So, how long does it take the police to get their hands on an arrest warrant so that they can barge into your house and put you in handcuffs? Well, here is where it gets tricky.
Unfortunately, the processing time for arrest warrants significantly varies from case to case. That’s because each case has its own unexpected variables and unique conditions that ultimately affect the warrant issuance.
Let me give you an example. Say you have a case that’s absolutely crystal clear. You have your suspect, and you have indisputable evidence that he did. Then, all you have to do is write up the warrant, have the judge sign off on it, and you can go catch your bad guy in a matter of hours. Nice and simple, right?
But, what if your case is very complex, requiring multiple tests and investigations before you get somewhere definitive? It’s not easy tracking down leads, and police officers are only human. They’re bound to get stumped by a lead at certain times.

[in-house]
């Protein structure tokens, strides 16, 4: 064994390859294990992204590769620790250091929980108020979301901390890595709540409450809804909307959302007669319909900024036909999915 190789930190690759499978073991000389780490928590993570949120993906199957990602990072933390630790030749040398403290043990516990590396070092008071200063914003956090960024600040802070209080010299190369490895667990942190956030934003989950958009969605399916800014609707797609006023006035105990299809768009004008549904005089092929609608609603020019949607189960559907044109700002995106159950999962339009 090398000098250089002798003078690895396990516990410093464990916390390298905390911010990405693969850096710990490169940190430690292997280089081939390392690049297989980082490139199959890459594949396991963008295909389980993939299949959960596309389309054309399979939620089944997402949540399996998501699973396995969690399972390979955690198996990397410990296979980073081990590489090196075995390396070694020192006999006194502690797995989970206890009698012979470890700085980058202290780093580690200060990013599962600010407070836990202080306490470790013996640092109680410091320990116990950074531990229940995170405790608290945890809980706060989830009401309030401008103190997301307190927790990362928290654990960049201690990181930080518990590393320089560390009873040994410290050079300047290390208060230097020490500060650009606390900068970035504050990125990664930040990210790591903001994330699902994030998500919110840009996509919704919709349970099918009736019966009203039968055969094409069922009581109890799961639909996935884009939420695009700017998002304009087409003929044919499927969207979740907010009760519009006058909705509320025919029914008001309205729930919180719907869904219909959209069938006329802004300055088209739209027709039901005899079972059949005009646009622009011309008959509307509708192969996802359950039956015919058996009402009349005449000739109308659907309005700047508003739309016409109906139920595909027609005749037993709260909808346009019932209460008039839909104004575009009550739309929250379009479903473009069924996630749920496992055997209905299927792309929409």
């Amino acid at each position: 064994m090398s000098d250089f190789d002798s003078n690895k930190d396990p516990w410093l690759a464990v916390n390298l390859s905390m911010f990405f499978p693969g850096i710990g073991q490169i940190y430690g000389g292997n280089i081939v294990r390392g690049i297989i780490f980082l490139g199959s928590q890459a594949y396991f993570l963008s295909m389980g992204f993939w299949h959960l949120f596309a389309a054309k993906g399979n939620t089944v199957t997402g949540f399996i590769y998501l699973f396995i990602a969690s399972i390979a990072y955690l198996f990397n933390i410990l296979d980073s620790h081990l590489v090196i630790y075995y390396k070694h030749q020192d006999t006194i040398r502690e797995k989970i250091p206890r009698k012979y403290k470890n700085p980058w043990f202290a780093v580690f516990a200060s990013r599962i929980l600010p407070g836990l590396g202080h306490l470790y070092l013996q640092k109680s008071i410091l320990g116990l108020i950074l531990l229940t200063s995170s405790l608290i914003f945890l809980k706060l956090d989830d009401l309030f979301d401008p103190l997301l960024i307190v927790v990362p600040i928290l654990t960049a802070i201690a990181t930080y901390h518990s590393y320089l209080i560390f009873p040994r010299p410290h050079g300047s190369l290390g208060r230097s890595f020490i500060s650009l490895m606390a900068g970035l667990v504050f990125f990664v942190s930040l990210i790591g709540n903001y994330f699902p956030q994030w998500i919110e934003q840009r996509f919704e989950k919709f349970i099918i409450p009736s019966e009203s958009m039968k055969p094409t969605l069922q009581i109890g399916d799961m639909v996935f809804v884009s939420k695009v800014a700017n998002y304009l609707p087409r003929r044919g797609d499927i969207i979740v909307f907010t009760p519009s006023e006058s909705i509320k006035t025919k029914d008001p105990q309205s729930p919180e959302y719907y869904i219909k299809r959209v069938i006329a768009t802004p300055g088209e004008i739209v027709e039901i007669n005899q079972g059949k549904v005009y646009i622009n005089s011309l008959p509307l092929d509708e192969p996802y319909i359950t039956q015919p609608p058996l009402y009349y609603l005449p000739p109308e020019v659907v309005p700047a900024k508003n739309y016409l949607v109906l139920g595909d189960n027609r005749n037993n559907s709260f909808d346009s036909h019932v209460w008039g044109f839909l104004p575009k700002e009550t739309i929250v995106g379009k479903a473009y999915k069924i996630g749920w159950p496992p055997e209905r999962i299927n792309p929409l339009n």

That isn’t even mentioning how much extra time will be required if your case requires accident reconstructing or chemical testing from forensics. In those cases, the warrant processing can take more than a few months till everything is in the clear.
So, even if you’re a suspect, the police won’t arrest you until all the evidence is gathered and a warrant is issued in your name. So, while that means you’ll be staying out of jail till the warrant is out, you’ll still sweat buckets whenever you hear a siren or see police officers siren in your vicinity.
What Should You Do if the Police Come with a Warrant?
Well, as for bench and arrest, there isn’t really much you can do but go quietly with the officers after you check out the warrant.